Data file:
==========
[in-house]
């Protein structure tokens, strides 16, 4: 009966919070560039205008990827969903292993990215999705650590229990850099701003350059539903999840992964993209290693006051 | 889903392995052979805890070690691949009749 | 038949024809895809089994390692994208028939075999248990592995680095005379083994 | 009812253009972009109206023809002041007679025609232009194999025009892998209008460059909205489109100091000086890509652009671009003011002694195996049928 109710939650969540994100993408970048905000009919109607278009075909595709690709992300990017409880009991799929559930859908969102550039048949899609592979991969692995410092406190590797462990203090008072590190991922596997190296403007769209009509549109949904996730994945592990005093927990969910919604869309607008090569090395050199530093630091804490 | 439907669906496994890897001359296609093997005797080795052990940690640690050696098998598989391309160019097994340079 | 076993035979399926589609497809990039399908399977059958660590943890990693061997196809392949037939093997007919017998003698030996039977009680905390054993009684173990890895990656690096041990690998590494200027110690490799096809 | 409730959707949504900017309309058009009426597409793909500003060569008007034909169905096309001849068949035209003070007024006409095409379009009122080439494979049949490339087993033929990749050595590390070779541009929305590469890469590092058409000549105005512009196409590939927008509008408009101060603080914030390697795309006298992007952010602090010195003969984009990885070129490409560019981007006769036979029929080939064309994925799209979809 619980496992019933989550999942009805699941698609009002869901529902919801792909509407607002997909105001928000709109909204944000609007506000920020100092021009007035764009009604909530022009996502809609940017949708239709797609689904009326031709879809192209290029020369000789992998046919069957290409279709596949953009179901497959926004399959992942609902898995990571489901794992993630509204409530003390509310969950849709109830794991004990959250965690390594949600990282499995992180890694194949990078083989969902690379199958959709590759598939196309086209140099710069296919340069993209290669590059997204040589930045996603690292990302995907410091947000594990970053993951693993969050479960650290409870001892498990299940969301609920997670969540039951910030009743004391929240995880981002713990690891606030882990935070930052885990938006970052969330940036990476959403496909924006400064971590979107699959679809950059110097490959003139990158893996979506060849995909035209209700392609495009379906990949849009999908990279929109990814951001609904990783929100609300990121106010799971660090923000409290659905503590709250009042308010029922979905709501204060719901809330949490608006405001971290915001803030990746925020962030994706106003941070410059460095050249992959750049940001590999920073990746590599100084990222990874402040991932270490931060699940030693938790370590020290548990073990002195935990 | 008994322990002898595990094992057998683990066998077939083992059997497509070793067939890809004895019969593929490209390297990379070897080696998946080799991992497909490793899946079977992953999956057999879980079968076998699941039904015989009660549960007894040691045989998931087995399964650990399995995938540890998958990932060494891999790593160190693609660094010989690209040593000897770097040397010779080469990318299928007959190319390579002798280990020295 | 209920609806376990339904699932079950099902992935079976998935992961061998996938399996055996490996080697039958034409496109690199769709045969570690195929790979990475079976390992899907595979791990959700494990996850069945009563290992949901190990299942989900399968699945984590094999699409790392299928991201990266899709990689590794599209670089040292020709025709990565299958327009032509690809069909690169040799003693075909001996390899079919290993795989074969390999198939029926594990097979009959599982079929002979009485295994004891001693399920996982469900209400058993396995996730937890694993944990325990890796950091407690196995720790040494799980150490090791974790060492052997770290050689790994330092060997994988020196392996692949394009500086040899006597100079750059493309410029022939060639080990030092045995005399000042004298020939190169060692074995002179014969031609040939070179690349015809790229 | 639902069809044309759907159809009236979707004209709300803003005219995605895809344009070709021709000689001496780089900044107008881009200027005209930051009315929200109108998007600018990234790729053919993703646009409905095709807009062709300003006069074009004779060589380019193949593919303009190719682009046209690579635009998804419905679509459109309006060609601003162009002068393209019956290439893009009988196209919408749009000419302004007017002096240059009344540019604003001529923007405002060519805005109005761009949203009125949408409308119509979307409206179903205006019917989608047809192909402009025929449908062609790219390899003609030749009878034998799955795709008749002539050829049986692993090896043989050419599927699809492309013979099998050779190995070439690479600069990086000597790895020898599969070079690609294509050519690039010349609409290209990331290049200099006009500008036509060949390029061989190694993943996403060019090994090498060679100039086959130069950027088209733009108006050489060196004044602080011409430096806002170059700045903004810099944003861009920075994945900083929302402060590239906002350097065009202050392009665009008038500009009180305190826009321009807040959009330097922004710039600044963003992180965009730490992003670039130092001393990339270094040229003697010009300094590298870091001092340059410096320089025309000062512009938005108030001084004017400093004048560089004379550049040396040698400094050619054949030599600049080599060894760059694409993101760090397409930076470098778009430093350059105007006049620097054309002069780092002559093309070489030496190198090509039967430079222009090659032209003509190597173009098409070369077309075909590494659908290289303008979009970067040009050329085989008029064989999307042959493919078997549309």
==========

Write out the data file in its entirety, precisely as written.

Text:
[in-house]
């Protein structure tokens, strides 16, 4: 009966919070560039205008990827969903292993990215999705650590229990850099701003350059539903999840992964993209290693006051 | 889903392995052979805890070690691949009749 | 038949024809895809089994390692994208028939075999248990592995680095005379083994 | 009812253009972009109206023809002041007679025609232009194999025009892998209008460059909205489109100091000086890509652009671009003011002694195996049928 109710939650969540994100993408970048905000009919109607278009075909595709690709992300990017409880009991799929559930859908969102550039048949899609592979991969692995410092406190590797462990203090008072590190991922596997190296403007769209009509549109949904996730994945592990005093927990969910919604869309607008090569090395050199530093630091804490 | 439907669906496994890897001359296609093997005797080795052990940690640690050696098998598989391309160019097994340079 | 076993035979399926589609497809990039399908399977059958660590943890990693061997196809392949037939093997007919017998003698030996039977009680905390054993009684173990890895990656690096041990690998590494200027110690490799096809 | 409730959707949504900017309309058009009426597409793909500003060569008007034909169905096309001849068949035209003070007024006409095409379009009122080439494979049949490339087993033929990749050595590390070779541009929305590469890469590092058409000549105005512009196409590939927008509008408009101060603080914030390697795309006298992007952010602090010195003969984009990885070129490409560019981007006769036979029929080939064309994925799209979809 619980496992019933989550999942009805699941698609009002869901529902919801792909509407607002997909105001928000709109909204944000609007506000920020100092021009007035764009009604909530022009996502809609940017949708239709797609689904009326031709879809192209290029020369000789992998046919069957290409279709596949953009179901497959926004399959992942609902898995990571489901794992993630509204409530003390509310969950849709109830794991004990959250965690390594949600990282499995992180890694194949990078083989969902690379199958959709590759598939196309086209140099710069296919340069993209290669590059997204040589930045996603690292990302995907410091947000594990970053993951693993969050479960650290409870001892498990299940969301609920997670969540039951910030009743004391929240995880981002713990690891606030882990935070930052885990938006970052969330940036990476959403496909924006400064971590979107699959679809950059110097490959003139990158893996979506060849995909035209209700392609495009379906990949849009999908990279929109990814951001609904990783929100609300990121106010799971660090923000409290659905503590709250009042308010029922979905709501204060719901809330949490608006405001971290915001803030990746925020962030994706106003941070410059460095050249992959750049940001590999920073990746590599100084990222990874402040991932270490931060699940030693938790370590020290548990073990002195935990 | 008994322990002898595990094992057998683990066998077939083992059997497509070793067939890809004895019969593929490209390297990379070897080696998946080799991992497909490793899946079977992953999956057999879980079968076998699941039904015989009660549960007894040691045989998931087995399964650990399995995938540890998958990932060494891999790593160190693609660094010989690209040593000897770097040397010779080469990318299928007959190319390579002798280990020295 | 209920609806376990339904699932079950099902992935079976998935992961061998996938399996055996490996080697039958034409496109690199769709045969570690195929790979990475079976390992899907595979791990959700494990996850069945009563290992949901190990299942989900399968699945984590094999699409790392299928991201990266899709990689590794599209670089040292020709025709990565299958327009032509690809069909690169040799003693075909001996390899079919290993795989074969390999198939029926594990097979009959599982079929002979009485295994004891001693399920996982469900209400058993396995996730937890694993944990325990890796950091407690196995720790040494799980150490090791974790060492052997770290050689790994330092060997994988020196392996692949394009500086040899006597100079750059493309410029022939060639080990030092045995005399000042004298020939190169060692074995002179014969031609040939070179690349015809790229 | 639902069809044309759907159809009236979707004209709300803003005219995605895809344009070709021709000689001496780089900044107008881009200027005209930051009315929200109108998007600018990234790729053919993703646009409905095709807009062709300003006069074009004779060589380019193949593919303009190719682009046209690579635009998804419905679509459109309006060609601003162009002068393209019956290439893009009988196209919408749009000419302004007017002096240059009344540019604003001529923007405002060519805005109005761009949203009125949408409308119509979307409206179903205006019917989608047809192909402009025929449908062609790219390899003609030749009878034998799955795709008749002539050829049986692993090896043989050419599927699809492309013979099998050779190995070439690479600069990086000597790895020898599969070079690609294509050519690039010349609409290209990331290049200099006009500008036509060949390029061989190694993943996403060019090994090498060679100039086959130069950027088209733009108006050489060196004044602080011409430096806002170059700045903004810099944003861009920075994945900083929302402060590239906002350097065009202050392009665009008038500009009180305190826009321009807040959009330097922004710039600044963003992180965009730490992003670039130092001393990339270094040229003697010009300094590298870091001092340059410096320089025309000062512009938005108030001084004017400093004048560089004379550049040396040698400094050619054949030599600049080599060894760059694409993101760090397409930076470098778009430093350059105007006049620097054309002069780092002559093309070489030496190198090509039967430079222009090659032209003509190597173009098409070369077309075909590494659908290289303008979009970067040009050329085989008029064989999307042959493919078997549309």